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Electricity in Cuba in 2021

Global Ranking: #105
21.4% #126 Low-carbon electricity
200.29 watts #129 Generation / person
544.01 gCO2eq/kWh #155 Carbon Intensity

In 2021, the overall electricity generation in Cuba was predominantly fueled by fossil sources, specifically 15.53 terawatt-hours (TWh). Low-carbon energy sources accounted for a significantly lower portion, coming in at around 4.22 TWh, with biofuels contributing an impressive 3.83 TWh. It is important to highlight that, while low-carbon energy sources such as nuclear, wind, and solar are grouped together, the role of biofuels – considered a low-carbon energy source – in the energy portfolio is both notable and invaluable. In comparison to the global average of 410 watts per person, Cuba's electricity generation levels are fairly low. This might lead to consequences like lower industrial productivity, reduced hours of power supply, and constraint development opportunities.


Reflecting on the successful global practices in low-carbon electricity generation, Cuba could harness the benefits of embracing alternative energy sources to enhance its energy portfolio. Brazil, a country with somewhat similar climatic conditions, has successfully utilized wind energy, producing up to 94 TWh. Likewise, countries like Spain and India have effectively leveraged solar energy, each producing 40 TWh and 120 TWh respectively. Even a country like Mexico has made noteworthy strides in wind energy production reaching 21 TWh. If Cuba can replicate these successful strategies, it could substantially boost its low-carbon energy generation.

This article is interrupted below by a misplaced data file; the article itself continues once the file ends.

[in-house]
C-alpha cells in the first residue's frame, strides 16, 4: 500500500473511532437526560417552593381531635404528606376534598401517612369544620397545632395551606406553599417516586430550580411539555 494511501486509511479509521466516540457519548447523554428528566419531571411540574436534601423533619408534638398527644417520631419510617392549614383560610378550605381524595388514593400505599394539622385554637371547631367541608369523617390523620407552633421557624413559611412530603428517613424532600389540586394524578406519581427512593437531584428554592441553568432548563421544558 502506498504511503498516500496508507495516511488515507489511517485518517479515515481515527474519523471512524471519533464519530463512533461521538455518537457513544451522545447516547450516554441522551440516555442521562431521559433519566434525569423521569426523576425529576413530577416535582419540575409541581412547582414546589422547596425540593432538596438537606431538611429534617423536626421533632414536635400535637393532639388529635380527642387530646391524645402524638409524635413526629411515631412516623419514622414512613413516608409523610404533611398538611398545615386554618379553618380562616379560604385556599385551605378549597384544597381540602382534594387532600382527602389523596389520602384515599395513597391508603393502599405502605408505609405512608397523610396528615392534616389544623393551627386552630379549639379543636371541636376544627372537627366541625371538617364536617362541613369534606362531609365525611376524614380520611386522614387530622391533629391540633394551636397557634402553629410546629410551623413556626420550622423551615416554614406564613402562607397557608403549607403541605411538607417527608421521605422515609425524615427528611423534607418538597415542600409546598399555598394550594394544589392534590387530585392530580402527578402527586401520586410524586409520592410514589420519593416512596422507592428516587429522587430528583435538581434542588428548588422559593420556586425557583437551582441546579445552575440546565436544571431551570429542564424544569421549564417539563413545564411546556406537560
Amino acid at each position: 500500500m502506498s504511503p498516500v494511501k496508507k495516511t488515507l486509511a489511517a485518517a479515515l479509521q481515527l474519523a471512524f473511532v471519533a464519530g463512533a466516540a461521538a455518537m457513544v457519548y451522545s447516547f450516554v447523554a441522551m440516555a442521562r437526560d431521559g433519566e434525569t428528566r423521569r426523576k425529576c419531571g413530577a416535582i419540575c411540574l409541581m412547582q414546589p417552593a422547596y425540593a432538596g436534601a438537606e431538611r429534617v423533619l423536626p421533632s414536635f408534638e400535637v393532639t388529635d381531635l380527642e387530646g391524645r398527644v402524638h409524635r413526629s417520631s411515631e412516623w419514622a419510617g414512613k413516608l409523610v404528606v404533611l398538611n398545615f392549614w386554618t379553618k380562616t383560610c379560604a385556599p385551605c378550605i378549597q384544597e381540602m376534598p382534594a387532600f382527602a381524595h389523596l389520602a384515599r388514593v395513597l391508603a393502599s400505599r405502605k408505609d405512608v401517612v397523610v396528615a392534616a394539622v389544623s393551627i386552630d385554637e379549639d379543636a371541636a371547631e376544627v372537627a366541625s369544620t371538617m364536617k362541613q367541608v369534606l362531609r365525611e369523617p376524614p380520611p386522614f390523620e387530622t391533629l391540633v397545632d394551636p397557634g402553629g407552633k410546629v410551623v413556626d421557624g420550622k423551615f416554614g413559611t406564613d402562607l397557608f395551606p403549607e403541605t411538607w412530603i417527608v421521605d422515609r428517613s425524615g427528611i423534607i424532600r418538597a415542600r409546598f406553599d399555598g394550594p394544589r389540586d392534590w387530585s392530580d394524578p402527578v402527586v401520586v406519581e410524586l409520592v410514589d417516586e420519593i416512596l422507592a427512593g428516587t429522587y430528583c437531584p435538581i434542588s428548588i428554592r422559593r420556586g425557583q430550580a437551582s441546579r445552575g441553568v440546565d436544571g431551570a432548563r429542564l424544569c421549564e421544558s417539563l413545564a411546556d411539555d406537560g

As for the history of low-carbon electricity in Cuba, it primarily lies in the generation of biofuels. The journey has seen both ups and downs, but the commitment to biofuels has endured. For instance, in the 1970s, there was a minor decrease in biofuels electricity generation, which later recovered in the late 1990s. During the first decade of the 21st century, there were notable fluctuations; 2008 saw an impressive rise in biofuels related electricity generation (1.8 TWh), although this was followed by a considerable decline in 2009 (-1.7 TWh). A similar pattern recurred in 2010 and 2011. More recently, the past decade has witnessed a slow yet steady increase in biofuels electricity production, hinting at a future with an even stronger reliance on low-carbon sources.

Electricity Imports and Exports

Balance of Trade

Data Sources

For the years 1971 to 1989 the data source is World Bank.
For the years 1990 to 2007 the data source is IEA.
For the year 2008 the data source is Ember.
For the year 2009 the data source is IEA.
For the year 2010 the data source is Ember.
For the year 2011 the data source is IEA.
For the years 2012 to 2021 the data source is Ember.
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